bilingual babies

November 23rd, 2011

There are other things I should be doing right now, as always, but this post at Ethnic ChinaLit grabbed my attention for two reasons. First, it’s depressing that so many Chinese parents seem to be abandoning local and minority languages and dialects in favour of Putonghua. The argument that Putonghua is important for their kids’ future economic success is spurious at best. It seems to me that the majority of the world’s people grow up at least bilingual and that learning local or minority or otherwise non-prestige languages has no effect on their future economic well-being. I also don’t buy the argument that learning more languages increases the educational burden on students. It’s common for European students to be taught more than one language, yet every European I’ve ever met has survived the experience intact.

And then there’s this comment:

With the increasing popularity of mixed marriages where only one parent speaks Mongolian, Chinese is the language of choice at home;

And y’know, one of the most frustrating things I’ve found about raising a mixed baby in a mixed marriage is the sheer number of ignorant and sometimes just straight out stupid comments we hear about language. We’ve split the language labour: I speak to our daughter in English, my wife speaks to her in Mandarin – and here I use the word Mandarin because such conversations in this family switch between Putonghua and Yanqinghua depending on the social context. But I’m not concerned about Yanqinghua somehow “polluting” her Putonghua, because as she grows and learns about the world, my daughter will learn quickly and easily the different contexts in which different languages or dialects are appropriate. English with Daddy and her Kiwi grandparents, uncles, aunts and cousins. Mandarin with the Chinese side, varying between Putonghua in Beijing and Yanqinghua in Yanqing. But some people are terrified this approach will somehow confuse the child. I have never yet seen anything to justify such fears. A colleague and his wife take the same approach with their daughter, who is now two and, so my colleague reports, switches easily and comfortably between English with Daddy and Mandarin with Mummy. The other day at work my wife found herself in yet another of those conversations about mixed babies and mixed languages, and heard a story of a family in Guangdong where one parent speaks Cantonese, the other Putonghua, and a grandparent some other language, and baby switches easily and comfortably between those three languages depending on which big person she’s talking to. And I haven’t done a huge amount of detailed research into this (i.e. none), but everything I’ve read on the topic suggests that that is the case: Given a clear context for each language, baby copes just fine.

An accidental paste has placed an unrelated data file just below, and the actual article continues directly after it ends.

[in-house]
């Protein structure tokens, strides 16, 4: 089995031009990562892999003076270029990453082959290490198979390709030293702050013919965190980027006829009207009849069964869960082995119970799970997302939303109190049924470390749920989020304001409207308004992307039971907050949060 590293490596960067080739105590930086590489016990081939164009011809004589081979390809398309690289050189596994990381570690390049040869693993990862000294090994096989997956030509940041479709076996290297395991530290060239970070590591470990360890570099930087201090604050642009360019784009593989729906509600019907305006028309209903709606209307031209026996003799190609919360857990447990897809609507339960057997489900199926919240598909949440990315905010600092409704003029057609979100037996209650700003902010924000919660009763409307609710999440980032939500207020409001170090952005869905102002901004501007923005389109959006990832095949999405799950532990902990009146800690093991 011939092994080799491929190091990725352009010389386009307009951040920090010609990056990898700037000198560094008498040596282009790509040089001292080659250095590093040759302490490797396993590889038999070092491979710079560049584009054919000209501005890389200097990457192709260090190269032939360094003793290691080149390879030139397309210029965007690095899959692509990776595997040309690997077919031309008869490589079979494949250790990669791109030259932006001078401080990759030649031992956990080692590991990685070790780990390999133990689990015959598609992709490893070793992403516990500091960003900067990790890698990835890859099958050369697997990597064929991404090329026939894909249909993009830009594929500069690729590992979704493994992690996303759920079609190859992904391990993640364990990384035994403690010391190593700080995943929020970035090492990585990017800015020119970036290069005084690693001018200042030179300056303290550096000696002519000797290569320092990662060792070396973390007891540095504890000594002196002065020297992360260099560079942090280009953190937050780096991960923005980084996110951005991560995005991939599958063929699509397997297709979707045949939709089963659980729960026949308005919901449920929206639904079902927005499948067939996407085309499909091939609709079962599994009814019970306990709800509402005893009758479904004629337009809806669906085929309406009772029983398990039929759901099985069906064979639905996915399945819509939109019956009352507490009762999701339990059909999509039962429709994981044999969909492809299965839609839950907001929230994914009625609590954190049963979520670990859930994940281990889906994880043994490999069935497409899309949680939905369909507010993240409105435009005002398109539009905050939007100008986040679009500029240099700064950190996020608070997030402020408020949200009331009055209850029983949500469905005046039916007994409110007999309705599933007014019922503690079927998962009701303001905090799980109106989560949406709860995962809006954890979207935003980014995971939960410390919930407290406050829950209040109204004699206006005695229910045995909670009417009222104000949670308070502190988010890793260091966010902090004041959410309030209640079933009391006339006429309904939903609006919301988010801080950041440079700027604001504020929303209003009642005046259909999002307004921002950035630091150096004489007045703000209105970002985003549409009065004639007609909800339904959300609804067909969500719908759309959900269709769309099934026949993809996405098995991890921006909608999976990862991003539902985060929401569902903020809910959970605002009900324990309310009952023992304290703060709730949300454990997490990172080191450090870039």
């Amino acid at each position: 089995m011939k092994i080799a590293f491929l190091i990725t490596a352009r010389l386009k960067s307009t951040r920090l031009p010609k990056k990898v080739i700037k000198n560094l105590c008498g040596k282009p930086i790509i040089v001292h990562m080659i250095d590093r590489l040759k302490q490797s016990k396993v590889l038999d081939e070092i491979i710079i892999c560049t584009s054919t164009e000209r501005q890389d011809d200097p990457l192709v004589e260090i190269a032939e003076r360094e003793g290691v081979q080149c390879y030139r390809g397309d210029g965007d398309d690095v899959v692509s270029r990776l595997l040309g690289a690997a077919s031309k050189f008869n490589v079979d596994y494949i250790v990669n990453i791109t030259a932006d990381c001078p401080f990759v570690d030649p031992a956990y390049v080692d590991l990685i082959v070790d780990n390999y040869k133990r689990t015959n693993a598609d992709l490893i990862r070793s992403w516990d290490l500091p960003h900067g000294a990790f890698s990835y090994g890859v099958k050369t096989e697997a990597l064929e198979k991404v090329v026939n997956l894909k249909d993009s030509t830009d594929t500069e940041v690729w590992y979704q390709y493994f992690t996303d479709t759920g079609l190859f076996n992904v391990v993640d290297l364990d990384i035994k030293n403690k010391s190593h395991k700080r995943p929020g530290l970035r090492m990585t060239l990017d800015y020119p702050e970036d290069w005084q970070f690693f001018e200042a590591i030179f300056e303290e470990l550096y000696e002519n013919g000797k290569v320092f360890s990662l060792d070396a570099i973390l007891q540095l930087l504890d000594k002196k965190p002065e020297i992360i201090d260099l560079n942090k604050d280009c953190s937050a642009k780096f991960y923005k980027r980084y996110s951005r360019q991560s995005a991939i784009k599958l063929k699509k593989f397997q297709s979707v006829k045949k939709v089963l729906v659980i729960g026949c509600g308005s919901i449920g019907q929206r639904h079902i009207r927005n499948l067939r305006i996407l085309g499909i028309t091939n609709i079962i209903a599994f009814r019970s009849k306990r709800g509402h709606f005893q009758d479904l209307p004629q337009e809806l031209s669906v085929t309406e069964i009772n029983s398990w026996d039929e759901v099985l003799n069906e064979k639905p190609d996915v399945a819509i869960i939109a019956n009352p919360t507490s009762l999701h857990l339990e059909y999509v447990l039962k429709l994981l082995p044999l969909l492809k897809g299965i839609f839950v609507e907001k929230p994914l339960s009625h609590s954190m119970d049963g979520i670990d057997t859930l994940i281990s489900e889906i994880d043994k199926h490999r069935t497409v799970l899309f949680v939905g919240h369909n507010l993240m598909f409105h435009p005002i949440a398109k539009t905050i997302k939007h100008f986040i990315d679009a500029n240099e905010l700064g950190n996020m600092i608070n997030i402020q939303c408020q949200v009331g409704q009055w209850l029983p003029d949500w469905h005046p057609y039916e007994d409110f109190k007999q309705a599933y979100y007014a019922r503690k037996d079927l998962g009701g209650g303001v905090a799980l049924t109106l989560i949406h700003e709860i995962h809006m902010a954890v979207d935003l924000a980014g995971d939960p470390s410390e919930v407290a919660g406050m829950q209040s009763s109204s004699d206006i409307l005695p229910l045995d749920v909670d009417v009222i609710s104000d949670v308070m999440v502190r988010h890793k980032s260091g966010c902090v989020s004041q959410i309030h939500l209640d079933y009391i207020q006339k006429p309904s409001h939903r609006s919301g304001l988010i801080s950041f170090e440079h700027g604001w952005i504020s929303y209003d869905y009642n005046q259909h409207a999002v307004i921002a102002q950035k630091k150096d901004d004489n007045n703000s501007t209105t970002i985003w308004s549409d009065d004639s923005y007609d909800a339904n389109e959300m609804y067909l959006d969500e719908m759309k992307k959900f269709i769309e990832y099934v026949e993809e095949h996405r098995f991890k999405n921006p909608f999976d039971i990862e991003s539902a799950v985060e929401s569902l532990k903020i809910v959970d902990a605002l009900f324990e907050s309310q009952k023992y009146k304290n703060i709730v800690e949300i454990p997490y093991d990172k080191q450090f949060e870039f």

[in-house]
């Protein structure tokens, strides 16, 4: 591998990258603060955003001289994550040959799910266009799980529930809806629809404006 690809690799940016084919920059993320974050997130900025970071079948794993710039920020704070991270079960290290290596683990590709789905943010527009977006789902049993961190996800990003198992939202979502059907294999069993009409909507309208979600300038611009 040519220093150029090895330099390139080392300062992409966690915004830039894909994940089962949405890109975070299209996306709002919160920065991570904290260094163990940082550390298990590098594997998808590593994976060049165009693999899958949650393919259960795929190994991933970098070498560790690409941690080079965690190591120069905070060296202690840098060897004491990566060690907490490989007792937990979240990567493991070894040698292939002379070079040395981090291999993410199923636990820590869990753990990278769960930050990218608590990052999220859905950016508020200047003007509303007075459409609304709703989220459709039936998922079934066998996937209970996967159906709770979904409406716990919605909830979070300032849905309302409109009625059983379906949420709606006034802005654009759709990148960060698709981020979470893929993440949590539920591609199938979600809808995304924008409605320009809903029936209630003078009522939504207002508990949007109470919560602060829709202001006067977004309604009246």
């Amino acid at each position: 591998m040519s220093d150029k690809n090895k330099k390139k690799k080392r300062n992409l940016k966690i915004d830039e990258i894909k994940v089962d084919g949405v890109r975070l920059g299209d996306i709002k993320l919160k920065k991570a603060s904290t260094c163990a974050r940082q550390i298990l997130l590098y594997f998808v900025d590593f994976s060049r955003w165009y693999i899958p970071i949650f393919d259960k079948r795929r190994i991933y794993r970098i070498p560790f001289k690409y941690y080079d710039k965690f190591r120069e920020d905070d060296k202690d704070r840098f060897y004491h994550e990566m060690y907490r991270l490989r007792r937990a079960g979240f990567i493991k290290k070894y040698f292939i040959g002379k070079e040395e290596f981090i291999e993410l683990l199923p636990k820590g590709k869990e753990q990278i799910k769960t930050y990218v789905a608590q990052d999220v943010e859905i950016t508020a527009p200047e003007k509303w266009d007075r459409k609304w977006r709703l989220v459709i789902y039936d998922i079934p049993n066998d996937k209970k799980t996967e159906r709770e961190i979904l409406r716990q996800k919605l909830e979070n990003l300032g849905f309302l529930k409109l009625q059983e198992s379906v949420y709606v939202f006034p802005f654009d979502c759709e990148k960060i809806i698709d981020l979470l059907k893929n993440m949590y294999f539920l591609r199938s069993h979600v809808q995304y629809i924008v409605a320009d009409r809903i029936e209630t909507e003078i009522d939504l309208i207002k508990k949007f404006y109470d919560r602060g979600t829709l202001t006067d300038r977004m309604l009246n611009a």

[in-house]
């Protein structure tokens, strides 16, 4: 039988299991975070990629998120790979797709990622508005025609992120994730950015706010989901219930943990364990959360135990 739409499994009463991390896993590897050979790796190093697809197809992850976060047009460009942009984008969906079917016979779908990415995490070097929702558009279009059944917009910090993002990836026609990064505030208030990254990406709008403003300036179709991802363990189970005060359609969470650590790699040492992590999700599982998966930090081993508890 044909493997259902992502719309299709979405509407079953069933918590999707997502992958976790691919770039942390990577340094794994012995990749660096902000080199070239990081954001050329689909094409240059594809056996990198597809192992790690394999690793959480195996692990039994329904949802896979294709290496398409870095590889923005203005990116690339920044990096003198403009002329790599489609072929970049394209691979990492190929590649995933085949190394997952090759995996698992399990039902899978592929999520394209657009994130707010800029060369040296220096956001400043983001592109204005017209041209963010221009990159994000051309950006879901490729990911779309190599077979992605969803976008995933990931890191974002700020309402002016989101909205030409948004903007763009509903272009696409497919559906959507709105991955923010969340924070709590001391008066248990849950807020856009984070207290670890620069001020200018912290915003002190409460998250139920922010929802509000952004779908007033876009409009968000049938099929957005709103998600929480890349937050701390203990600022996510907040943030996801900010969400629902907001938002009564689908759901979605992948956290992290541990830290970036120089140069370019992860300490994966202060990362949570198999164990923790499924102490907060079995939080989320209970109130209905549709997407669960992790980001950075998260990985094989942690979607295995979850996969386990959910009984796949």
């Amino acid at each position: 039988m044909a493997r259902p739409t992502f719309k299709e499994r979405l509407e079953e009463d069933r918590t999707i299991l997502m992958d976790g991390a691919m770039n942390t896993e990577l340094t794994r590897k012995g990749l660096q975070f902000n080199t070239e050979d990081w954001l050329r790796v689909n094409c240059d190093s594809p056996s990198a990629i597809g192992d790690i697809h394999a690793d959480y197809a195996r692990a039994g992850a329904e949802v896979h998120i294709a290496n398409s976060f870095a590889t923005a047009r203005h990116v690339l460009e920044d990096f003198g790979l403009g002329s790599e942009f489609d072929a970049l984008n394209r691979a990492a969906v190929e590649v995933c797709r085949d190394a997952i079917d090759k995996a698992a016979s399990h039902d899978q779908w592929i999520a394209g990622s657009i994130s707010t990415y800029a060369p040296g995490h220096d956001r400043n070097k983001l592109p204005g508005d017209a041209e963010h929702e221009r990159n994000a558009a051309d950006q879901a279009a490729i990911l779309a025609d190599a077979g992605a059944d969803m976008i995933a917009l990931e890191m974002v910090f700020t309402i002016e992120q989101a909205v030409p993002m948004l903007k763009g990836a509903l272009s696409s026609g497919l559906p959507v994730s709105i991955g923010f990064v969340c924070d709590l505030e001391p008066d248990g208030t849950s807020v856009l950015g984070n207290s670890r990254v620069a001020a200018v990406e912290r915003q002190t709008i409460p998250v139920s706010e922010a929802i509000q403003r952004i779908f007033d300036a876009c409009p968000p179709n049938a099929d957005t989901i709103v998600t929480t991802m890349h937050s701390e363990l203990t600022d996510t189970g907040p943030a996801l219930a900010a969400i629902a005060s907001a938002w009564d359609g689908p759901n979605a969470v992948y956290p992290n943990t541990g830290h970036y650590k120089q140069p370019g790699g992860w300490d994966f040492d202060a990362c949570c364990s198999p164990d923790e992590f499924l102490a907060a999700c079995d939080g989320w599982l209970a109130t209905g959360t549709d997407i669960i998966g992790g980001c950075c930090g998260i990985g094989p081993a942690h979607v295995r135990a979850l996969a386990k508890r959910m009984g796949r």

Then Mr Humes raises three points, and while the first touches on the structure of the education system, he sums them up quite nicely with this:

These factors contribute to what reporter Bai Yansong labeled the “Mongolian is useless” school of thought (蒙语无用论) that is widespread in society.

Now my wife and I are lucky in that we are native speakers of dialects of two of the world’s more important languages. Nobody questions our choice of languages to teach our daughter; they question whether or not it’s possible to raise a child bilingually without terribly confusing the poor wee thing. But it seems to me that an awful lot of people are running around with an extremely narrow and petty definition of the word “useful” that can be summed up in answering this question: “Can I, without any thought and just at first glance, see an immediate beneficial application of this knowledge/field of study/language to a real-world situation?” There are an awful lot of things in this world – art, literature, music, blue skies scientific research – whose immediate utility is not terribly obvious but which are immensely useful and beneficial. I have, of late and elsewhere, been in the mood to launch into a collossal tirade about how the application of this narrow, petty, and very harmful definition of “useful” is partly responsible for the world’s current economic woes, but for now let’s stick with language. I have been known to, just for fun, tell my boss and his secretary that I’m going to teach my daughter Maori. Of course, that would require me learning Te Reo first – widespread Maori-language education in primary schools was very new when I was a kid, and not very effective. But their response is scorn. Why teach her that useless nonsense? Well, I can think of many reasons, most of which are connected with it being one of the languages of her Daddy’s country, and one with official status, to boot. For starters, if she goes to school in New Zealand she will have to learn some Maori anyway, and I’d expect that to be a lot more than I got, as the curriculum and standard of teacher training should have improved dramatically since then. I also do what I can to ensure the English she learns has a bit more of a New Zealand flavour than the bland, internationalised English I have to use at work, and my impression is that more and more Maori words are being used in everyday New Zealand English. There certainly seem to be more and more Maori words gracing the pages of the New Zealand Herald without the brief, bracketed, weak English translation that used to be the rule for situations in which sensitive mononlingual Pakeha eyes had to cope with a Maori word. But to try and pull myself back on topic: Language is very hefty part of culture, and culture is a very hefty part of identity, and identity is a very necessary aspect of healthy human life. Abandoning a language because it doesn’t enjoy the same economic and political prestige as English or Putonghua is likely to lead to a lot of people growing up with strong and difficult questions about their culture and identity, and it’s not difficult to think of examples of how disaffected, alienated youth contribute to some very unfortunate social phenomena.